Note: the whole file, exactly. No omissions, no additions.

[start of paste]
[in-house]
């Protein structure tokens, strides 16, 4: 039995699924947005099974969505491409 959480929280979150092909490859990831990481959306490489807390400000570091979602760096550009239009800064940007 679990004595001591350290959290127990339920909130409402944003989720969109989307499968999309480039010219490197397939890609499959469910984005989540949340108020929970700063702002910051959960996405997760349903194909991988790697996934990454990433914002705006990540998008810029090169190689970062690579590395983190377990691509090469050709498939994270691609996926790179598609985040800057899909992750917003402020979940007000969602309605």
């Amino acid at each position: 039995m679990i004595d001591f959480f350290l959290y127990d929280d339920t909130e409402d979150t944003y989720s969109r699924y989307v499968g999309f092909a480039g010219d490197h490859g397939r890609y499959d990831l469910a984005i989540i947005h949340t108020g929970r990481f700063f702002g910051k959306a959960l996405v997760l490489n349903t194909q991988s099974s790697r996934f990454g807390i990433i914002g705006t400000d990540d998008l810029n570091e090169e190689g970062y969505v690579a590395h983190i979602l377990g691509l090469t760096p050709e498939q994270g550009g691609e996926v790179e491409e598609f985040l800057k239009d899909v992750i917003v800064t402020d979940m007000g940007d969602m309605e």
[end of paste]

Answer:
[in-house]
């Protein structure tokens, strides 16, 4: 039995699924947005099974969505491409 959480929280979150092909490859990831990481959306490489807390400000570091979602760096550009239009800064940007 679990004595001591350290959290127990339920909130409402944003989720969109989307499968999309480039010219490197397939890609499959469910984005989540949340108020929970700063702002910051959960996405997760349903194909991988790697996934990454990433914002705006990540998008810029090169190689970062690579590395983190377990691509090469050709498939994270691609996926790179598609985040800057899909992750917003402020979940007000969602309605």
């Amino acid at each position: 039995m679990i004595d001591f959480f350290l959290y127990d929280d339920t909130e409402d979150t944003y989720s969109r699924y989307v499968g999309f092909a480039g010219d490197h490859g397939r890609y499959d990831l469910a984005i989540i947005h949340t108020g929970r990481f700063f702002g910051k959306a959960l996405v997760l490489n349903t194909q991988s099974s790697r996934f990454g807390i990433i914002g705006t400000d990540d998008l810029n570091e090169e190689g970062y969505v690579a590395h983190i979602l377990g691509l090469t760096p050709e498939q994270g550009g691609e996926v790179e491409e598609f985040l800057k239009d899909v992750i917003v800064t402020d979940m007000g940007d969602m309605e």